# Black hole pair creation in de Sitter space: a complete one-loop analysis

###### Abstract

We present an exact one-loop calculation of the tunneling process in Euclidean quantum gravity describing creation of black hole pairs in a de Sitter universe. Such processes are mediated by gravitational instantons giving an imaginary contribution to the partition function. The required energy is provided by the expansion of the universe. We utilize the thermal properties of de Sitter space to describe the process as the decay of a metastable thermal state. Within the Euclidean path integral approach to gravity, we explicitly determine the spectra of the fluctuation operators, exactly calculate the one-loop fluctuation determinants in the -function regularization scheme, and check the agreement with the expected scaling behaviour. Our results show a constant volume density of created black holes at late times, and a very strong suppression of the nucleation rate for small values of .

and

^{†}

^{†}thanks: Supported by the DFG

## 1 Introduction

Instantons play an important role in flat space gauge field theory [45]. Being stationary points of the Euclidean action, they give the dominant contribution to the Euclidean path integral thus accounting for a variety of important phenomena in QCD-type theories. In addition, self-dual instantons admit supersymmetric extensions, which makes them an important tool for verifying various duality conjectures like the AdS/CFT correspondence [4]. More generally, the Euclidean approach has become the standard method of quantum field theories in flat space.

Since the theory of gravity and Yang-Mills theory are somewhat similar, it is natural to study also gravitational instantons. An impressive amount of work has been done in this direction, leading to a number of important discoveries. A thorough study of instanton solutions of the vacuum Einstein equations and also those with a -term has been carried out [20, 17, 24]. These solutions dominate the path integral of Euclidean quantum gravity, leading to interesting phenomena like black hole nucleation and quantum creation of universes. Perhaps one of the most spectacular achievements of the Euclidean approach is the derivation of black hole entropy from the action of the Schwarzschild instanton [22]. In addition, gravitational instantons are used in the Kaluza-Klein reductions of string theory.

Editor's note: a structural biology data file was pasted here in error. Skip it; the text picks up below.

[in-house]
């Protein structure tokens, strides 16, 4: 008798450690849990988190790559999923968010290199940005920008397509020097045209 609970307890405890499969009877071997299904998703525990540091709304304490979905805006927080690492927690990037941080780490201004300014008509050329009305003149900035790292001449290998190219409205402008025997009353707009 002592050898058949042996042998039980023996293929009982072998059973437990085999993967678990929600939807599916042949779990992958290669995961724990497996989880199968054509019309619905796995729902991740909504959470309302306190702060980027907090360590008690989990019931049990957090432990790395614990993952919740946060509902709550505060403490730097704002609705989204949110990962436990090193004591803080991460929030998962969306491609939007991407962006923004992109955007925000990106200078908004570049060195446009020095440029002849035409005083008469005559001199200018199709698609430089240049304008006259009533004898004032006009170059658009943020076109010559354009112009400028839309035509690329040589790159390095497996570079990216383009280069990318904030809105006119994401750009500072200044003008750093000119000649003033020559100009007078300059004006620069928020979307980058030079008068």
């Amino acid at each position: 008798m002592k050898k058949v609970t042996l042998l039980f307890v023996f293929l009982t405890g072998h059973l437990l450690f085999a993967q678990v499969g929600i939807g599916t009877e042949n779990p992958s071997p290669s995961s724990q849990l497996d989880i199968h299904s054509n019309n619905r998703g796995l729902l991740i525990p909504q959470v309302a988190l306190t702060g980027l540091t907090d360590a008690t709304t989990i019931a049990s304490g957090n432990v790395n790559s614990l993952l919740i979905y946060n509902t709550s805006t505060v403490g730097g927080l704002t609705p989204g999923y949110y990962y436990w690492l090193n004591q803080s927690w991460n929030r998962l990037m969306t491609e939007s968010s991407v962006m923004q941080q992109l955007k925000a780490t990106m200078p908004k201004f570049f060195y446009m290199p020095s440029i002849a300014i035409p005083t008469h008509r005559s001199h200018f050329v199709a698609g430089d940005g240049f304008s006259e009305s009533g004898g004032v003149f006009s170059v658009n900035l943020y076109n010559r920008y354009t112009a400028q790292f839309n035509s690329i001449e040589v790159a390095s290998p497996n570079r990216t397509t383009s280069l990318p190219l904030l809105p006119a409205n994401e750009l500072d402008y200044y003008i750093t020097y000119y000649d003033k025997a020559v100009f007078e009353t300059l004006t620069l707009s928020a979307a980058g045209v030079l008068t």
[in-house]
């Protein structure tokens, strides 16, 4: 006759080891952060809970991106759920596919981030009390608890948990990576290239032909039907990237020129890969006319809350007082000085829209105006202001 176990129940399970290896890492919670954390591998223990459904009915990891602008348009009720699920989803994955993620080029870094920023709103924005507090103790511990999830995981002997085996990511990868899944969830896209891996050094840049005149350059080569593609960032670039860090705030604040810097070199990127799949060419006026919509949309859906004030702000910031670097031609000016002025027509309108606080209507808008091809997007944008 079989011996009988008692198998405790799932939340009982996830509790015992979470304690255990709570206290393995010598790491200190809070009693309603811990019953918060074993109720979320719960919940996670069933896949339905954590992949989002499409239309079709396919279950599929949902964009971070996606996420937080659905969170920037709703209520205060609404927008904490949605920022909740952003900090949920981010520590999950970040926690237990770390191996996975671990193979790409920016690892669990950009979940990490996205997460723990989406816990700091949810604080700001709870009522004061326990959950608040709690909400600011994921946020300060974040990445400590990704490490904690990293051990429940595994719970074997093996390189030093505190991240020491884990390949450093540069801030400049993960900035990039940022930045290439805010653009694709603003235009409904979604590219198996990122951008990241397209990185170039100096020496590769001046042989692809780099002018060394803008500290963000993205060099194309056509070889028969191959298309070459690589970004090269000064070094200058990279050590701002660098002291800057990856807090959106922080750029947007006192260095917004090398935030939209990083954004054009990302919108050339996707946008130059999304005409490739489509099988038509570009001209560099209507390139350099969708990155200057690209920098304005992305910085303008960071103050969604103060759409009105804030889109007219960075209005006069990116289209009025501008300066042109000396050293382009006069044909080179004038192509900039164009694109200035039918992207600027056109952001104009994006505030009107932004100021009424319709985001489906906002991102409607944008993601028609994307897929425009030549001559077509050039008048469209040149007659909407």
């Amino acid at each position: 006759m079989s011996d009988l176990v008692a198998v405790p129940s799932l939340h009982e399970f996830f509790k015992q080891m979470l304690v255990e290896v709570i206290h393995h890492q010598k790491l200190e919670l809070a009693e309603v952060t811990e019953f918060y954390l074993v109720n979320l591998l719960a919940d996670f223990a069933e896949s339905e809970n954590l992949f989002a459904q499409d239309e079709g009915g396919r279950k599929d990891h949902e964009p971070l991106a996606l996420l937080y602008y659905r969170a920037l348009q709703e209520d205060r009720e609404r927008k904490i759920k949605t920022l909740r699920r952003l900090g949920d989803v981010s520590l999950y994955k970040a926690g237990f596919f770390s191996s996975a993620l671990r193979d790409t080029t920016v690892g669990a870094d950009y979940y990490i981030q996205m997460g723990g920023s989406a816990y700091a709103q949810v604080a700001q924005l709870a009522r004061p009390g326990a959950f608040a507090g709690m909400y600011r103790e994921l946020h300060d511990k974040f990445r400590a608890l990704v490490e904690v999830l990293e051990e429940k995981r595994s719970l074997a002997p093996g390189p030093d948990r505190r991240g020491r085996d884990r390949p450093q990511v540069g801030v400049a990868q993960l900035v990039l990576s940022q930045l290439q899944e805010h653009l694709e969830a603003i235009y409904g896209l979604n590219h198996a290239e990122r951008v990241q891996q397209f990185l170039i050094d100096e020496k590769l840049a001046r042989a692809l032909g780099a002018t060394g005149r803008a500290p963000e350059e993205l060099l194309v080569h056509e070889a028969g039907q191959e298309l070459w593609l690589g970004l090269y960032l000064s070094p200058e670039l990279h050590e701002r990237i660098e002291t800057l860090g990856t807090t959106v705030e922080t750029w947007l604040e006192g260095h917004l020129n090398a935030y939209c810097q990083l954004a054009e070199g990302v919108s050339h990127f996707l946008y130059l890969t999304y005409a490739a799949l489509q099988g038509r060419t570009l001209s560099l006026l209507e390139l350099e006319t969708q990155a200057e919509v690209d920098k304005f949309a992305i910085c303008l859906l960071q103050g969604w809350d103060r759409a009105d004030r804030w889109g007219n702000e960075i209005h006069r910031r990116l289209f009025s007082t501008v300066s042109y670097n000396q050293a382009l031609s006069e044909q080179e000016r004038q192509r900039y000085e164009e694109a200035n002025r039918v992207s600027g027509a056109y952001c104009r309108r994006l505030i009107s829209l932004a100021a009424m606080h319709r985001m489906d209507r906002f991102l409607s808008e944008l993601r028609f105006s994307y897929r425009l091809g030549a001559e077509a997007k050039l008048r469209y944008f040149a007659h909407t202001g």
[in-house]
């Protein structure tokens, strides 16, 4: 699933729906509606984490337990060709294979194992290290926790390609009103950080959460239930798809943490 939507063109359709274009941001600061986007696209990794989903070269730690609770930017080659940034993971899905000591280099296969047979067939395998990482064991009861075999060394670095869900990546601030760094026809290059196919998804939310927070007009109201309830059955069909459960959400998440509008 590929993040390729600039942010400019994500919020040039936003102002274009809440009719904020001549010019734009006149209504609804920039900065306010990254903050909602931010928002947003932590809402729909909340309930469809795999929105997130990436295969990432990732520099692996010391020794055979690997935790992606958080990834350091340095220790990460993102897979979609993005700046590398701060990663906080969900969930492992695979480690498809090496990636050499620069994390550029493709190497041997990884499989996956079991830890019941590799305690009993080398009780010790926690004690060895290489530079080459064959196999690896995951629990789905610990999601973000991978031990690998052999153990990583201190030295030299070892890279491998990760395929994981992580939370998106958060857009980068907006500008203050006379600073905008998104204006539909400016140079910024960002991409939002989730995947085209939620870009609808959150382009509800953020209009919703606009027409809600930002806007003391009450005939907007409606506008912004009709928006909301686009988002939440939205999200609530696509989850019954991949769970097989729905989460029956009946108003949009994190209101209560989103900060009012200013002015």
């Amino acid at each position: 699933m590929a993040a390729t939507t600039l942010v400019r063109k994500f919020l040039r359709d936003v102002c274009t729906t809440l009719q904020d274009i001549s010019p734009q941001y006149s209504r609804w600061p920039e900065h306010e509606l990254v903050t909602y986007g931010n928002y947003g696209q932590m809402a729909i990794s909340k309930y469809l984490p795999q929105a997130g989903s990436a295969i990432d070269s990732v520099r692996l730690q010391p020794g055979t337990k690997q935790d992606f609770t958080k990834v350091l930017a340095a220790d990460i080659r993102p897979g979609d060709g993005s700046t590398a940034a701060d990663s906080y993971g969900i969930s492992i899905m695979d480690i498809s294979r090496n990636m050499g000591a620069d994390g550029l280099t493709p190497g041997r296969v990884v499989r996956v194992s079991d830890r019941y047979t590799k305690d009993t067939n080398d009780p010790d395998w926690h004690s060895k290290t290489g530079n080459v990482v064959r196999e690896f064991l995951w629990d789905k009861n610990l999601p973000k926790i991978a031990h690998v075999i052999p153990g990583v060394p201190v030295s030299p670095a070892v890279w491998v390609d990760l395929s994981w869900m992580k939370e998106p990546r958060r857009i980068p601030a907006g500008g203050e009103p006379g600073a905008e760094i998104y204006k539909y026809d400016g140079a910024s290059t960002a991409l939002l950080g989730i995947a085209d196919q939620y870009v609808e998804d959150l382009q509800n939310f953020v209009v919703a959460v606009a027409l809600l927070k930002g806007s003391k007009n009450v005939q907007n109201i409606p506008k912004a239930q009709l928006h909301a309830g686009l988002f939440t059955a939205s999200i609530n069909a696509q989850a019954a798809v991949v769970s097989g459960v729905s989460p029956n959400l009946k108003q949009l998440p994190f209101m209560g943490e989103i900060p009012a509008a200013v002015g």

Along with these very suggestive results, the difficulties of Euclidean quantum gravity have been revealed. Apart from the usual problem of the non-renormalizability of gravity, which can probably be resolved only at the level of a more fundamental theory like string theory, the Euclidean approach presents other challenging problems. In field theories in flat space the correlation functions of field operators are holomorphic functions of the global coordinates in a domain that includes negative imaginary values of the time coordinate, , where is real and positive [48]. This allows one to perform the analysis in the Euclidean section and then analytically continue the functions back to the Lorentzian sector to obtain the physical predictions. In curved space the theorems that would ensure the analyticity of any quantities arising in quantum gravity are not known. As a result, even if Euclidean calculations make sense, it is not in general clear how to relate their result to the Lorentzian physics.

This difficulty is most strikingly illustrated by the famous problem of the conformal sector in Euclidean quantum gravity. If one tries evaluating the path integral over Riemannian metrics, then one discovers that it diverges because the Euclidean gravitational action is not bounded from below and can be made arbitrarily large and negative by conformal rescaling of the metric [25]. Such a result is actually expected, for if the integral did converge (with some regularization), then one could give a well-defined meaning to the canonical ensemble of the quantum gravitational field. However, the possibility of having a black hole causes the canonical ensemble to break down – since the degeneracy of black hole states grows faster than the Boltzmann factor decreases. One can, ‘improve’ the Euclidean gravitational action by analytically continuing the conformal modes, let us call them , via , and this improves the convergence of the integral [25]. This shows that if there is a well-defined Euclidean path integral for the gravitational field, then the relation to the Lorentzian sector is more complicated than just via .

Unfortunately, it is unknown at present whether one can in the general case find a physically well-defined and convergent path integral for the gravitational field. At the same time, the idea of constructing it is conceptually simple [46]: one should start from the Hamiltonian path integral over the physical degrees of freedom of the gravitational field. Such an integral certainly makes sense physically and is well-convergent, since the Hamiltonian is positive – at least in the asymptotically flat case. The Hamiltonian approach is not covariant, but one can covariantize it by changing the integration variables, which leads to a manifestly covariant and convergent path integral for gravity. The main problem with this program is that in the general case it is unclear how to isolate the physical degrees of freedom of the gravitational field. For this reason, so far the program has been carried out only for weak fields in the asymptotically flat case [46]. Remarkably, the result has been shown to exactly correspond to the the standard Euclidean path integral with the conformal modes being complex-rotated via . This lends support to the Euclidean approach in gravity and allows one to hope that the difficulties of the method can be consistently resolved; (see, for example, [7, 6] for the recent new developments within the lattice approach).